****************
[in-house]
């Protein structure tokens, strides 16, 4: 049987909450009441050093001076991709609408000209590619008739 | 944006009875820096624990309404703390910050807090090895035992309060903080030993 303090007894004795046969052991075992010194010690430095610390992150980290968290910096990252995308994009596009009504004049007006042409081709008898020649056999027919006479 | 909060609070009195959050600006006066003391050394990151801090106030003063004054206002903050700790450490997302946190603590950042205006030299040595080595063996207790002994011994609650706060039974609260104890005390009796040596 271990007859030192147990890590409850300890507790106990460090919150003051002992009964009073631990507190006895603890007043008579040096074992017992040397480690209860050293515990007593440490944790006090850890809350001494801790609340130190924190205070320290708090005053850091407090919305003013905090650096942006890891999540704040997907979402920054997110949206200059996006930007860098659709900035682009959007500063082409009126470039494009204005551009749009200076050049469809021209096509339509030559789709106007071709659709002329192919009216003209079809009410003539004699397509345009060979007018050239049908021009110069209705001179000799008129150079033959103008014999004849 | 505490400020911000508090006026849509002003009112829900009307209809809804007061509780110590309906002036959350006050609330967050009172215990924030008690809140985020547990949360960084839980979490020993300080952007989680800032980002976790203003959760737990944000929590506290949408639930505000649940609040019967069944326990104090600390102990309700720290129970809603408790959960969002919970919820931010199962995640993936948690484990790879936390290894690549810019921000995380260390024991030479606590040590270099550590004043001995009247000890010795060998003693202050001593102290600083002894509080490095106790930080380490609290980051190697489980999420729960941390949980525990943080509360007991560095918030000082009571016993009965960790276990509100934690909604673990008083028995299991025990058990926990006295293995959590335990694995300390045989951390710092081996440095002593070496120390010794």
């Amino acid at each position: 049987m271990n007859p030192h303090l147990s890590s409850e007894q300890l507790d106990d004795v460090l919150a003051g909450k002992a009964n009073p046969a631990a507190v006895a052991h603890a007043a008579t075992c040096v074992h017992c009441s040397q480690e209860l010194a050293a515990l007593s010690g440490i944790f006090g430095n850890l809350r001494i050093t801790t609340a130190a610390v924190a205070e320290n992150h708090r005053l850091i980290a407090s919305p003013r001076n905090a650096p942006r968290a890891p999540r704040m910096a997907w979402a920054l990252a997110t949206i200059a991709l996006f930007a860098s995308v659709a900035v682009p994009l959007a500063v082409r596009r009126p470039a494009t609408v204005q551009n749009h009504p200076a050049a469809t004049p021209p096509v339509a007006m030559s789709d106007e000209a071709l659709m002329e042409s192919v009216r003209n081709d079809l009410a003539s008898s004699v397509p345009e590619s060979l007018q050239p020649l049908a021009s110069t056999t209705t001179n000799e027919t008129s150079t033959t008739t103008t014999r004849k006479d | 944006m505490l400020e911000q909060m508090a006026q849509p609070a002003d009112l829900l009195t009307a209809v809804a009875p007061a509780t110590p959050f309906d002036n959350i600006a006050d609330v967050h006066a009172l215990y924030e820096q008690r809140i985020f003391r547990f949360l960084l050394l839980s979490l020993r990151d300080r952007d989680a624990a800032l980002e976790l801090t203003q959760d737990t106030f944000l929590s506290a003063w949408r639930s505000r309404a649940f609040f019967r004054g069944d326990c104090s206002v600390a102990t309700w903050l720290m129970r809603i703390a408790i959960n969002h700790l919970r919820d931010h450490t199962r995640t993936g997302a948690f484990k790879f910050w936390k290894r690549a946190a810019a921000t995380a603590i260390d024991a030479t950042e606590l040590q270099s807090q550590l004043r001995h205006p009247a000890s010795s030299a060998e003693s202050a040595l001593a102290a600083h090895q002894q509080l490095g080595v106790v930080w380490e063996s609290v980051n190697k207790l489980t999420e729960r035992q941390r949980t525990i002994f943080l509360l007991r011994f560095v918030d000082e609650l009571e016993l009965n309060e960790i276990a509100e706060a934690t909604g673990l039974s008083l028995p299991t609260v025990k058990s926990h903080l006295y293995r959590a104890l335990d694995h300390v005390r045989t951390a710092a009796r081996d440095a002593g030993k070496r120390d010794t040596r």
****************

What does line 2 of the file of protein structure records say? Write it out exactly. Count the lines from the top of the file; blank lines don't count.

């Protein structure tokens, strides 16, 4: 049987909450009441050093001076991709609408000209590619008739 | 944006009875820096624990309404703390910050807090090895035992309060903080030993 303090007894004795046969052991075992010194010690430095610390992150980290968290910096990252995308994009596009009504004049007006042409081709008898020649056999027919006479 | 909060609070009195959050600006006066003391050394990151801090106030003063004054206002903050700790450490997302946190603590950042205006030299040595080595063996207790002994011994609650706060039974609260104890005390009796040596 271990007859030192147990890590409850300890507790106990460090919150003051002992009964009073631990507190006895603890007043008579040096074992017992040397480690209860050293515990007593440490944790006090850890809350001494801790609340130190924190205070320290708090005053850091407090919305003013905090650096942006890891999540704040997907979402920054997110949206200059996006930007860098659709900035682009959007500063082409009126470039494009204005551009749009200076050049469809021209096509339509030559789709106007071709659709002329192919009216003209079809009410003539004699397509345009060979007018050239049908021009110069209705001179000799008129150079033959103008014999004849 | 505490400020911000508090006026849509002003009112829900009307209809809804007061509780110590309906002036959350006050609330967050009172215990924030008690809140985020547990949360960084839980979490020993300080952007989680800032980002976790203003959760737990944000929590506290949408639930505000649940609040019967069944326990104090600390102990309700720290129970809603408790959960969002919970919820931010199962995640993936948690484990790879936390290894690549810019921000995380260390024991030479606590040590270099550590004043001995009247000890010795060998003693202050001593102290600083002894509080490095106790930080380490609290980051190697489980999420729960941390949980525990943080509360007991560095918030000082009571016993009965960790276990509100934690909604673990008083028995299991025990058990926990006295293995959590335990694995300390045989951390710092081996440095002593070496120390010794």